And what's an authenticated name server? It holds location information about all sorts of services available within a DCE cell. A DCE cell? That's a logical group of hosts that share services offered by The Open Group's Distributed Computing Environment (DCE).
And now, back to our story. To access another cell's AFS or DCE services across a network, you must first find out where that cell's cell database servers or authenticated name servers are. Hence the new record type. The domain name the record is attached to gives the name of the cell the server knows about. Cells often share names with DNS domains, so this usually doesn't look at all odd.
As we said, the AFSDB record's syntax is like the MX record's syntax. In place of the preference value, you specify the number 1 for an AFS cell database server or 2 for a DCE authenticated name server.
In place of the mail exchanger host, you specify the name of the host running the server. Simple!
Say an fx.movie.edu systems administrator sets up a DCE cell (which includes AFS services) because she wants to experiment with distributed processing to speed up graphics rendering. She runs both an AFS cell database server and a DCE name server on bladerunner.fx.movie.edu, another cell database server on empire.fx.movie.edu, and another DCE name server on aliens.fx.movie.edu. She should set up the AFSDB records as follows:
; Our DCE cell is called fx.movie.edu, same as the domain name of the zone fx.movie.edu. IN AFSDB 1 bladerunner.fx.movie.edu. IN AFSDB 2 bladerunner.fx.movie.edu. IN AFSDB 1 empire.fx.movie.edu. IN AFSDB 2 aliens.fx.movie.edu.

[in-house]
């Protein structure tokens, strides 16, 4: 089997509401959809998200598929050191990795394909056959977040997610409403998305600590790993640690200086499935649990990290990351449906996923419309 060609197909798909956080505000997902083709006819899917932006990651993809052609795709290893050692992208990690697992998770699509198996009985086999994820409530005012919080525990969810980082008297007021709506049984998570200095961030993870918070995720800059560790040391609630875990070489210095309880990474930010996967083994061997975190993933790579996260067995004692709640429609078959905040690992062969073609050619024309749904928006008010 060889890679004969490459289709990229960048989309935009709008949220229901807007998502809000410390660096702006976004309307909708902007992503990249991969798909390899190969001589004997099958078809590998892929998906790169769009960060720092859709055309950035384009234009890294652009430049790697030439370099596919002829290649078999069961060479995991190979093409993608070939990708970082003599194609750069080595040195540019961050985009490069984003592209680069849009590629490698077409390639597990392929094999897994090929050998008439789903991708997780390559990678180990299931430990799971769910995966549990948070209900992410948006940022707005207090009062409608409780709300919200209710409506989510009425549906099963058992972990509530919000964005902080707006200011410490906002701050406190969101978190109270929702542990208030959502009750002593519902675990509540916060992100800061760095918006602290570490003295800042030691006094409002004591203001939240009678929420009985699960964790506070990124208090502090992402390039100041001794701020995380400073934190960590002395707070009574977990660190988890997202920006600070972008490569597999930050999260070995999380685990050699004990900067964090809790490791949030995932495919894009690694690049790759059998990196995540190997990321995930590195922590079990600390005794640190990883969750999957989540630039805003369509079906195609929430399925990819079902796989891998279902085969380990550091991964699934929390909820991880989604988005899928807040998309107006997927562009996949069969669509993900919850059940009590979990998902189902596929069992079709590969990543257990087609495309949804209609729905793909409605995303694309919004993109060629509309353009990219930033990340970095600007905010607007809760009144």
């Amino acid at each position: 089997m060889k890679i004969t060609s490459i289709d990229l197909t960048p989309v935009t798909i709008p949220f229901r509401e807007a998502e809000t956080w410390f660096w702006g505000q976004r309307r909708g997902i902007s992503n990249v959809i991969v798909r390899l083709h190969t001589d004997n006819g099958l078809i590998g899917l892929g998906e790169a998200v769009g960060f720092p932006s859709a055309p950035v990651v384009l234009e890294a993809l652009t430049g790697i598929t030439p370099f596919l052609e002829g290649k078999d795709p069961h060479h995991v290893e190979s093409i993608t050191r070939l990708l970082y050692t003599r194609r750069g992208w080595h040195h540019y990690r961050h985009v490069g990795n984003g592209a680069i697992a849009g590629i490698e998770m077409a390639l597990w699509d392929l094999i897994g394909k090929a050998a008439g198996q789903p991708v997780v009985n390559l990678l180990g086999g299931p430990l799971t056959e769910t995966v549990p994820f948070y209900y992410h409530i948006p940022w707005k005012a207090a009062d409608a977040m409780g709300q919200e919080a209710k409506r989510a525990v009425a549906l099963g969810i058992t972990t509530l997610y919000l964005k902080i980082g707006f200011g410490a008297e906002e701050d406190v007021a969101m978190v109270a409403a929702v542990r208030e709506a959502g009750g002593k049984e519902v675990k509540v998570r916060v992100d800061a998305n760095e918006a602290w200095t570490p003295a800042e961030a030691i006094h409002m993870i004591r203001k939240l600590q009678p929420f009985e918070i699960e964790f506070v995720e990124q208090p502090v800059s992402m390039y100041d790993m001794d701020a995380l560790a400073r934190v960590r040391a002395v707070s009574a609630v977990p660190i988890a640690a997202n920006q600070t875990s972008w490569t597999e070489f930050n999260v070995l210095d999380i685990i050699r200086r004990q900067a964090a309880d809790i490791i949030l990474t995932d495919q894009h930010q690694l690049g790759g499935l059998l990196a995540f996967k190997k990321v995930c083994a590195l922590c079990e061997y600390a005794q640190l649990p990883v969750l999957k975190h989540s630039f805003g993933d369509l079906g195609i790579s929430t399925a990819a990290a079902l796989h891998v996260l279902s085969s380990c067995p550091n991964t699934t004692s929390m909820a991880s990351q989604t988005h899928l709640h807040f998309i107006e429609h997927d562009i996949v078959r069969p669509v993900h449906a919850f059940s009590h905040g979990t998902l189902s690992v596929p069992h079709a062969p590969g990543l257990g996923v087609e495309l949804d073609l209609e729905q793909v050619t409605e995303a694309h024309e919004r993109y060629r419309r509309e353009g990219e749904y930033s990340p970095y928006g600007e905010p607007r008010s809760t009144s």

16.6.3. X25, ISDN, and RTThese three record types were created specifically in support of research on next-generation internets. Two of the records, X25 and ISDN, are simply address records specific to X.25 and ISDN networks, respectively. Both take record-specific data appropriate to the type of network. The X25 record type uses an X.121 address (X.121 is the ITU-T recommendation that specifies the format of addresses used in X.25 networks). The ISDN record type uses an ISDN address.
ISDN stands for Integrated Services Digital Network. Telephone companies around the world use ISDN protocols to allow their telephone networks to carry both voice and data, creating an integrated network. Although ISDN's availability is spotty throughout the U.S., it has been widely adopted in some international markets. Since ISDN uses the telephone companies' networks, an ISDN address is just a phone number, and in fact consists of a country code, followed by an area code or city code, then by a local phone number. Sometimes there are a few extra digits at the end that you wouldn't see in a phone number, called a subaddress. The subaddress is specified in a separate field in the record-specific data.
Examples of the X25 and ISDN record types are: